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The Best Walks in Tasmania for Stunning Scenery

The best way to see Tassie is on foot, so ditch the car and head off on one of the best walks in Tasmania.

Bay of Fires (Image credit: Lisa Kuilenburg)

In a state that is almost 60% national park (20% of which is World Heritage-listed), there’s no escaping the fact that much of Tasmania’s most spectacular destinations can only be accessed by foot. Whether you're keen to explore the coast, or a more invested in mountainous terrain, there are plenty of walks in Tassie to keep you satiated. 

Home to many of Australia's and the world’s best-known walks, there are endless fantastic options for a good wander, whether you have a few hours or a few days. Lace-up those boots and read on for the best walks in Tasmania

Overland Track (Image credit: Blake Lisk, Pillar Creative)

Overland Track  

One of Australia’s most well-known and well-loved walks, the Overland Track, will take you through alpine wilderness from World Heritage-listed Cradle Mountain to Lake St Clair. Over six days, you’ll traverse through glacial-carved valleys, ancient rainforests and button grass moorlands. A bit of fitness prep is necessary for this trip, rated moderate – it’s as physically challenging as it is spectacular. While there are basic huts along the walk for sleeping in, you’ll need to carry all your own gear and food for the week, including tents in case the huts are full. Not confident doing it all yourself? There are some great companies running guided trips that you can join, such as Tasmanian Walking Company, who have the use of the track’s only private huts along the journey and serve up amazing meals along the way.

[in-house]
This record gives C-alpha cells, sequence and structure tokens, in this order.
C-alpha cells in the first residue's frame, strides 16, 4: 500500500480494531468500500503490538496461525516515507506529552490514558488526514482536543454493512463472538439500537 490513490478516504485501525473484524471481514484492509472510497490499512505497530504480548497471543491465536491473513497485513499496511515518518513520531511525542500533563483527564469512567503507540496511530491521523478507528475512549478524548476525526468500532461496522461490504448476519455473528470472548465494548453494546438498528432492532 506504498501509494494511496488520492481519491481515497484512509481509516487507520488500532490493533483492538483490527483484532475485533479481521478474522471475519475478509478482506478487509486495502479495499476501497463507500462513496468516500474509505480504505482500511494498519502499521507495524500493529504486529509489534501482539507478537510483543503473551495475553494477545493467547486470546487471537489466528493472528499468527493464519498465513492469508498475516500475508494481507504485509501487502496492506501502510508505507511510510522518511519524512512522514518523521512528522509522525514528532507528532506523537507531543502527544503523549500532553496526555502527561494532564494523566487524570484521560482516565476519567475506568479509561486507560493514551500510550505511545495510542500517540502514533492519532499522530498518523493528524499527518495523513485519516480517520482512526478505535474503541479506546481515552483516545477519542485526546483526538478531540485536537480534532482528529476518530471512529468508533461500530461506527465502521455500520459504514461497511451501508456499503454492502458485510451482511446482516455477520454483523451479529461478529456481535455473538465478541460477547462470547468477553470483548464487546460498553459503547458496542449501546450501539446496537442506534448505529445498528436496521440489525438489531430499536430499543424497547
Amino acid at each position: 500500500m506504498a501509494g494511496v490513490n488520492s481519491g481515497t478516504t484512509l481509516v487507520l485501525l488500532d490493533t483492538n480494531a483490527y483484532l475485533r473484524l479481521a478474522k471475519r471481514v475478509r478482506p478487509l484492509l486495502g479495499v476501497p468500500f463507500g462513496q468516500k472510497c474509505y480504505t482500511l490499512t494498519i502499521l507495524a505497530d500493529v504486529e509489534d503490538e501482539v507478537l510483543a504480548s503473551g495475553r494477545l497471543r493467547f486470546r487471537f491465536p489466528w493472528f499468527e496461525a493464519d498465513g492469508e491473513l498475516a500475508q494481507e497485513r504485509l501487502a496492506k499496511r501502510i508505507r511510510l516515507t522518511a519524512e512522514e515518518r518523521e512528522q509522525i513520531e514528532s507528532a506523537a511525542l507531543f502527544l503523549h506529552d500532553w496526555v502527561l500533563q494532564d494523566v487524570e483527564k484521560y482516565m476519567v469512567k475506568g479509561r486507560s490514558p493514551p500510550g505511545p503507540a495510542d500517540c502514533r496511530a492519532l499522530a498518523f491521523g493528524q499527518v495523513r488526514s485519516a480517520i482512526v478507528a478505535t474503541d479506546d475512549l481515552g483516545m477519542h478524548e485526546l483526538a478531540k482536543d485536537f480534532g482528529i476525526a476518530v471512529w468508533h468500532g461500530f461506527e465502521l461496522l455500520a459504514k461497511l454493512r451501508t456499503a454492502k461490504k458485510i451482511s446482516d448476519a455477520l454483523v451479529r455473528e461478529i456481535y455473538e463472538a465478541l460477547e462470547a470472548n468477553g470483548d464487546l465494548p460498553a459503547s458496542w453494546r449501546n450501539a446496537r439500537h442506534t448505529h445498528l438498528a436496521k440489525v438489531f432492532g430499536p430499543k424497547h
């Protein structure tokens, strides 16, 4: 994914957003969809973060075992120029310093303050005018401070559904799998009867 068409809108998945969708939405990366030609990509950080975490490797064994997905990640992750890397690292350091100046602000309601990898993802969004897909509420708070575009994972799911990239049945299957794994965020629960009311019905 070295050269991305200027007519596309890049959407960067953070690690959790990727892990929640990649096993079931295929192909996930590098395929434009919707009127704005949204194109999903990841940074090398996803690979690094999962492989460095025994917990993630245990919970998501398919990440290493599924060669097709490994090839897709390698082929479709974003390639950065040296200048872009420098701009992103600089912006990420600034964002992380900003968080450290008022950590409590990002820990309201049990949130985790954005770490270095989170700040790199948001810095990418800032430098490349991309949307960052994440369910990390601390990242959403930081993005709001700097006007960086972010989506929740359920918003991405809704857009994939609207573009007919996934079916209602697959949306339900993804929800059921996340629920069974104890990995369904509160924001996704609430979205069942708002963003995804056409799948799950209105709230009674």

Three Capes Track (Image credit: James Vodicka)

Three Capes 

The Three Capes Track is a moderate four-day, three-night walk that starts with a boat ride complete with dolphins and whales. After winding along some of the world’s highest sea cliffs and through silver gum forest, each day ends in beautiful cabins complete with mattresses (!) and cooking facilities. Built in 2015, the track has been meticulously created to be achievable for all ages and abilities. Want to take the level of comfort up a notch? It’s easy on this walk with several operators running guided walks that include three-course meals, private lodges and massages at the end of the day.